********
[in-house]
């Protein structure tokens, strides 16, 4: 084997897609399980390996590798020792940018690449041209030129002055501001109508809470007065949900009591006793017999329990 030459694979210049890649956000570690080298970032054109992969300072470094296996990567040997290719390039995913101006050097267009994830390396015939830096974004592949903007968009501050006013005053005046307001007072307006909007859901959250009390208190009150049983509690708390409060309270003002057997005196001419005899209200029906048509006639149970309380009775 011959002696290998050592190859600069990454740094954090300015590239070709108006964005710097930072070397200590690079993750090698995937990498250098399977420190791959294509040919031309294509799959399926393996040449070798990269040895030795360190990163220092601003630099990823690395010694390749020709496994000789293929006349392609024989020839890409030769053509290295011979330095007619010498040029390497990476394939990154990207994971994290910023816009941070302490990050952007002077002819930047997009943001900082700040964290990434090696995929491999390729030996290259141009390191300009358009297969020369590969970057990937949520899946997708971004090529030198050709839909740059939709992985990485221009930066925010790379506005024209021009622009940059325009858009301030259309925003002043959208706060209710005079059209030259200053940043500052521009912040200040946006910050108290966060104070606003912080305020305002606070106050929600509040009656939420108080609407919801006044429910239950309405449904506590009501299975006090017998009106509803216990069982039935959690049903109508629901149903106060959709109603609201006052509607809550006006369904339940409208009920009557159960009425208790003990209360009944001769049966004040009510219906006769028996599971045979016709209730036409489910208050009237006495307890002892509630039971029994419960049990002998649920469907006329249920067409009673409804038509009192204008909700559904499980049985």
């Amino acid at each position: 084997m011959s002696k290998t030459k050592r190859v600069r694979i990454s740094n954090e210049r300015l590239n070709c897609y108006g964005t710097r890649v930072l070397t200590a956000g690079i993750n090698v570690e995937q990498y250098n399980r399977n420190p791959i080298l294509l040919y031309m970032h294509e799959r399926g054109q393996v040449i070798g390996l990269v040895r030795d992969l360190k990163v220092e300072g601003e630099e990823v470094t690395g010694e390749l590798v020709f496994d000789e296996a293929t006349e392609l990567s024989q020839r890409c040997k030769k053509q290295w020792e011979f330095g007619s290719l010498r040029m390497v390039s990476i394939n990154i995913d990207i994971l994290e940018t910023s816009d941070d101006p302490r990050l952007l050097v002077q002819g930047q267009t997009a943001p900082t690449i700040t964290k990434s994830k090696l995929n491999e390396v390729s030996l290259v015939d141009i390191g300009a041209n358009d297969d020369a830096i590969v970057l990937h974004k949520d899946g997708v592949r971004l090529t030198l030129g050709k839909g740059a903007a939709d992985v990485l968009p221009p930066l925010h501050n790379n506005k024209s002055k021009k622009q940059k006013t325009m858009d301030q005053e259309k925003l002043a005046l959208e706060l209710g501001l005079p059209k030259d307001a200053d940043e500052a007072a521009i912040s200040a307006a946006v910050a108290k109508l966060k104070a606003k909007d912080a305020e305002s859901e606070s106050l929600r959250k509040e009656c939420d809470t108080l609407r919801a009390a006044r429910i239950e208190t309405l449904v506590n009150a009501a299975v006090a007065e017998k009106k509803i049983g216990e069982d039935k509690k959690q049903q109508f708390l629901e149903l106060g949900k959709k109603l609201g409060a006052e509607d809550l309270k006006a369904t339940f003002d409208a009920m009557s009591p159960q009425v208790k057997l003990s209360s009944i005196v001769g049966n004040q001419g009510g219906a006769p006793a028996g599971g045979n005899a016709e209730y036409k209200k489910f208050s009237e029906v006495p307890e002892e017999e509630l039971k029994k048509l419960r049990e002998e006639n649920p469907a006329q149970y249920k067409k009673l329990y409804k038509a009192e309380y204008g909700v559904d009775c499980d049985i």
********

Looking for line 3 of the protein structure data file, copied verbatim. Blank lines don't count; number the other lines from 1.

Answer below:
């Amino acid at each position: 084997m011959s002696k290998t030459k050592r190859v600069r694979i990454s740094n954090e210049r300015l590239n070709c897609y108006g964005t710097r890649v930072l070397t200590a956000g690079i993750n090698v570690e995937q990498y250098n399980r399977n420190p791959i080298l294509l040919y031309m970032h294509e799959r399926g054109q393996v040449i070798g390996l990269v040895r030795d992969l360190k990163v220092e300072g601003e630099e990823v470094t690395g010694e390749l590798v020709f496994d000789e296996a293929t006349e392609l990567s024989q020839r890409c040997k030769k053509q290295w020792e011979f330095g007619s290719l010498r040029m390497v390039s990476i394939n990154i995913d990207i994971l994290e940018t910023s816009d941070d101006p302490r990050l952007l050097v002077q002819g930047q267009t997009a943001p900082t690449i700040t964290k990434s994830k090696l995929n491999e390396v390729s030996l290259v015939d141009i390191g300009a041209n358009d297969d020369a830096i590969v970057l990937h974004k949520d899946g997708v592949r971004l090529t030198l030129g050709k839909g740059a903007a939709d992985v990485l968009p221009p930066l925010h501050n790379n506005k024209s002055k021009k622009q940059k006013t325009m858009d301030q005053e259309k925003l002043a005046l959208e706060l209710g501001l005079p059209k030259d307001a200053d940043e500052a007072a521009i912040s200040a307006a946006v910050a108290k109508l966060k104070a606003k909007d912080a305020e305002s859901e606070s106050l929600r959250k509040e009656c939420d809470t108080l609407r919801a009390a006044r429910i239950e208190t309405l449904v506590n009150a009501a299975v006090a007065e017998k009106k509803i049983g216990e069982d039935k509690k959690q049903q109508f708390l629901e149903l106060g949900k959709k109603l609201g409060a006052e509607d809550l309270k006006a369904t339940f003002d409208a009920m009557s009591p159960q009425v208790k057997l003990s209360s009944i005196v001769g049966n004040q001419g009510g219906a006769p006793a028996g599971g045979n005899a016709e209730y036409k209200k489910f208050s009237e029906v006495p307890e002892e017999e509630l039971k029994k048509l419960r049990e002998e006639n649920p469907a006329q149970y249920k067409k009673l329990y409804k038509a009192e309380y204008g909700v559904d009775c499980d049985i």